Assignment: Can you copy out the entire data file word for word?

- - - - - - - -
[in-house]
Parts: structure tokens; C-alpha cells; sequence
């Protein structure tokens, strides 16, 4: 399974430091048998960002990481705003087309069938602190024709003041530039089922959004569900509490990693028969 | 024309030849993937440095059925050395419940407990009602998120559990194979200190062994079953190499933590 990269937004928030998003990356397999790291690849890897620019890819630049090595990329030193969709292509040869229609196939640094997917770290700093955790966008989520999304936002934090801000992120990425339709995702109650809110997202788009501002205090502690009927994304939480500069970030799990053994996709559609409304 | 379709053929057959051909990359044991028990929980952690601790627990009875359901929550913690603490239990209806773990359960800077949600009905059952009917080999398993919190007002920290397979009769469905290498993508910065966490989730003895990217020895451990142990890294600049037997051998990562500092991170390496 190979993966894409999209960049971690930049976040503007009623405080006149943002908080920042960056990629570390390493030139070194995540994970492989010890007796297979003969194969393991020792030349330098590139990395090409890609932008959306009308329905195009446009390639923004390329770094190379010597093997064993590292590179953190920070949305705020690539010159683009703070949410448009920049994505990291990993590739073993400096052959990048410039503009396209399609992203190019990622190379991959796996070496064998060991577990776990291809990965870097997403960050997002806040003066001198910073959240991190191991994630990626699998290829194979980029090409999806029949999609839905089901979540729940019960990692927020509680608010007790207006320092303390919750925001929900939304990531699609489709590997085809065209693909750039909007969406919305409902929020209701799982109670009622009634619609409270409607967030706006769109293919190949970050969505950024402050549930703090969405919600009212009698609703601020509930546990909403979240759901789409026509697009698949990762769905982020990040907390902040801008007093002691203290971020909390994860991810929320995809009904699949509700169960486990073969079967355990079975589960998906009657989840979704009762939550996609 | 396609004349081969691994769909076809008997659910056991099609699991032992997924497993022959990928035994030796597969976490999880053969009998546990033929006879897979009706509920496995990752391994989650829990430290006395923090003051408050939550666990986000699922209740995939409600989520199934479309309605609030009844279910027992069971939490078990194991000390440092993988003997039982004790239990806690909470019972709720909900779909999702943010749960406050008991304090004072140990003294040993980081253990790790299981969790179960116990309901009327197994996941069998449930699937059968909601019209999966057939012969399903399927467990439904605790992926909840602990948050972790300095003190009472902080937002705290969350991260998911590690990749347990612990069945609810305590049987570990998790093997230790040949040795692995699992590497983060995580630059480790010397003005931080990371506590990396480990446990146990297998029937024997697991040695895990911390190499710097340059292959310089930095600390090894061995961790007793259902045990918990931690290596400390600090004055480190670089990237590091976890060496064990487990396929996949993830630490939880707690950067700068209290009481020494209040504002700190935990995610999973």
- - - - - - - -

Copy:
[in-house]
Parts: structure tokens; C-alpha cells; sequence
């Protein structure tokens, strides 16, 4: 399974430091048998960002990481705003087309069938602190024709003041530039089922959004569900509490990693028969 | 024309030849993937440095059925050395419940407990009602998120559990194979200190062994079953190499933590 990269937004928030998003990356397999790291690849890897620019890819630049090595990329030193969709292509040869229609196939640094997917770290700093955790966008989520999304936002934090801000992120990425339709995702109650809110997202788009501002205090502690009927994304939480500069970030799990053994996709559609409304 | 379709053929057959051909990359044991028990929980952690601790627990009875359901929550913690603490239990209806773990359960800077949600009905059952009917080999398993919190007002920290397979009769469905290498993508910065966490989730003895990217020895451990142990890294600049037997051998990562500092991170390496 190979993966894409999209960049971690930049976040503007009623405080006149943002908080920042960056990629570390390493030139070194995540994970492989010890007796297979003969194969393991020792030349330098590139990395090409890609932008959306009308329905195009446009390639923004390329770094190379010597093997064993590292590179953190920070949305705020690539010159683009703070949410448009920049994505990291990993590739073993400096052959990048410039503009396209399609992203190019990622190379991959796996070496064998060991577990776990291809990965870097997403960050997002806040003066001198910073959240991190191991994630990626699998290829194979980029090409999806029949999609839905089901979540729940019960990692927020509680608010007790207006320092303390919750925001929900939304990531699609489709590997085809065209693909750039909007969406919305409902929020209701799982109670009622009634619609409270409607967030706006769109293919190949970050969505950024402050549930703090969405919600009212009698609703601020509930546990909403979240759901789409026509697009698949990762769905982020990040907390902040801008007093002691203290971020909390994860991810929320995809009904699949509700169960486990073969079967355990079975589960998906009657989840979704009762939550996609 | 396609004349081969691994769909076809008997659910056991099609699991032992997924497993022959990928035994030796597969976490999880053969009998546990033929006879897979009706509920496995990752391994989650829990430290006395923090003051408050939550666990986000699922209740995939409600989520199934479309309605609030009844279910027992069971939490078990194991000390440092993988003997039982004790239990806690909470019972709720909900779909999702943010749960406050008991304090004072140990003294040993980081253990790790299981969790179960116990309901009327197994996941069998449930699937059968909601019209999966057939012969399903399927467990439904605790992926909840602990948050972790300095003190009472902080937002705290969350991260998911590690990749347990612990069945609810305590049987570990998790093997230790040949040795692995699992590497983060995580630059480790010397003005931080990371506590990396480990446990146990297998029937024997697991040695895990911390190499710097340059292959310089930095600390090894061995961790007793259902045990918990931690290596400390600090004055480190670089990237590091976890060496064990487990396929996949993830630490939880707690950067700068209290009481020494209040504002700190935990995610999973």